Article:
Yet another joint that connects the superior plates and the inferior plates includes a ball joint. See FIG. 13. In this embodiment, the inferior ends of superior plates 20 a″″, 20 b″″ include a socket 25 and the superior ends of inferior plates 30 a″″, 30 b″″ include a ball 35 that fits within socket 25. This ball and socket configuration allows relative motion of superior plates 20 a″″, 20 b″″ with respect to inferior plates 30 a″″, 30 b″″ respectively. The extent of this relative motion can be controlled by providing corresponding planar surfaces on socket 25 and ball 35. See FIG. 14. For example if motion only along the sagittal plane is desired, the outer lateral surfaces of socket 25 and ball 35, as seen in FIG. 14, are flat, thus preventing rotation in the lateral direction while still allowing pivoting as the spine moves between flexion and extension. Of course, the inferior ends of the superior plates could include the ball and the superior ends of the inferior plates could include the socket.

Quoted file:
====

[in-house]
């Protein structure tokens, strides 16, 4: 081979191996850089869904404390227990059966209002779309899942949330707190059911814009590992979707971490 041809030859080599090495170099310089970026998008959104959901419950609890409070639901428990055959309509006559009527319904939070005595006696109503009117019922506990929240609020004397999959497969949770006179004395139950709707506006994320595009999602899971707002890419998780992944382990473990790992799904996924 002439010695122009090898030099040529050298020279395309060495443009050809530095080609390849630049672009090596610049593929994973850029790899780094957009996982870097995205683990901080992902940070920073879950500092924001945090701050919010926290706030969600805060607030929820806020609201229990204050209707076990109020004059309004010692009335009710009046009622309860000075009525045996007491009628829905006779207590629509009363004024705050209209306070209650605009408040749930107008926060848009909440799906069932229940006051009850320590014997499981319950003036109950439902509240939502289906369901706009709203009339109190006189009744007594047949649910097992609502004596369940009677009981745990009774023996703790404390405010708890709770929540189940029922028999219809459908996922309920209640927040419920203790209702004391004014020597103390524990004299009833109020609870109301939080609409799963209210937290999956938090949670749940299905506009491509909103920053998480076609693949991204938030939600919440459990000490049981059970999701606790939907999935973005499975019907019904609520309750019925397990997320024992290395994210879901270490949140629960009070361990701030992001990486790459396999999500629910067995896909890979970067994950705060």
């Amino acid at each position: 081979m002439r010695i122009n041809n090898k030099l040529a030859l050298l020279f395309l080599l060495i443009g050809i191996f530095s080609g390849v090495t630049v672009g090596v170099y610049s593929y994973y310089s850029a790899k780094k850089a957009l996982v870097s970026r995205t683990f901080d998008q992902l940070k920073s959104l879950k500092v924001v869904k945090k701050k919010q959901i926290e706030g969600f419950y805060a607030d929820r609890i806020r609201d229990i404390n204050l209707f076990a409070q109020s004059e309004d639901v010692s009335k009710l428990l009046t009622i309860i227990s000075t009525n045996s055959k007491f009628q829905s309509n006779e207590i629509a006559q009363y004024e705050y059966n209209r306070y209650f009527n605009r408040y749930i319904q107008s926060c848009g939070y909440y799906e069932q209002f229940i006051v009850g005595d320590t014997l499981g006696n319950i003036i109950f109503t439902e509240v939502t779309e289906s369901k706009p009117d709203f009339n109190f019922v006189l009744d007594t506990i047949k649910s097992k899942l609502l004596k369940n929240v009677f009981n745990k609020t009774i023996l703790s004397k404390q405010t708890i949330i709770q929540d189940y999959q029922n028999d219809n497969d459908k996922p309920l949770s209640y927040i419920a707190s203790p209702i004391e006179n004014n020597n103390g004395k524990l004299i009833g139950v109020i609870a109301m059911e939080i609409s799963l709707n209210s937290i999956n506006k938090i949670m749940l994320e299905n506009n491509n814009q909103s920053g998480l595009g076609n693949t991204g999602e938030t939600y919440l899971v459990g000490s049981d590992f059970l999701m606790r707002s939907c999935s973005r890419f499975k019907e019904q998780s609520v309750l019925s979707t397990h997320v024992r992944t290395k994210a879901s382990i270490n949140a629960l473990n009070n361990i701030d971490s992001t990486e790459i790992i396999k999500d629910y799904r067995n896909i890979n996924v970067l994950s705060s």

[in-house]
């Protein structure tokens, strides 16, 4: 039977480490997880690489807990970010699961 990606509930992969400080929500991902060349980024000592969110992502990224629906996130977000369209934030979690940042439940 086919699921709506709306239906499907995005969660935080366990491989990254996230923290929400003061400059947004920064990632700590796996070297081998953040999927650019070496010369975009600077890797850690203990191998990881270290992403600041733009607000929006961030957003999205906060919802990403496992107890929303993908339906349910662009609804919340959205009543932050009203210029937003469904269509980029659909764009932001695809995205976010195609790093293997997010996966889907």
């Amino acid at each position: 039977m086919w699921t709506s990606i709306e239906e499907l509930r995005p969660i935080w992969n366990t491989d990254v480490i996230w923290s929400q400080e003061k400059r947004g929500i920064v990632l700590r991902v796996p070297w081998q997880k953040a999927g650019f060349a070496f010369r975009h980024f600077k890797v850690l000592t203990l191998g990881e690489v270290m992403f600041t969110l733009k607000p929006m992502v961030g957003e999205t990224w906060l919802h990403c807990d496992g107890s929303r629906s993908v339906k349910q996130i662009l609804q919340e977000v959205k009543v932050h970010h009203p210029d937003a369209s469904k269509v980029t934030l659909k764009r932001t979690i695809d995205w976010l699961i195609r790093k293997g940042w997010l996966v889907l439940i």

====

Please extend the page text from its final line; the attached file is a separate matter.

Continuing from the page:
The interspinous process device described herein can be constructed with various biocompatible materials such as, for example, titanium, titanium alloy, surgical steel, biocompatible metal alloys, stainless steel, Nitinol, plastic, polyetheretherketone (PEEK), carbon fiber, ultra-high molecular weight (UHMW) polyethylene, and other biocompatible polymeric materials. The material of the interspinous process device can have, for example, a compressive strength similar to or higher than that of bone. Alternatively, the interspinous process device may have a lower elastic modulus than bone.

While various embodiments of the interspinous process device have been described above, it should be understood that they have been presented by way of example only, and not limitation. Many modifications and variations will be apparent to the practitioner skilled in the art. The foregoing description of the interspinous process device is not intended to be exhaustive or to limit the scope of the invention. It is intended that the scope of the invention be defined by the following claims and their equivalents.

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Referenced by
Citing PatentFiling datePublication dateApplicantTitle
US20110022090 *Aug 10, 2010Jan 27, 2011Osteomed, L.P.Spinous process fusion implants
US20120323276 *Jun 18, 2012Dec 20, 2012Bryan OkamotoExpandable interspinous device
US20130158604 *Feb 6, 2013Jun 20, 2013Bryan OkamotoExpandable Interspinous Device
Classifications
U.S. Classification606/249, 606/248
International ClassificationA61B17/70
Cooperative ClassificationA61B17/7068
European ClassificationA61B17/70P8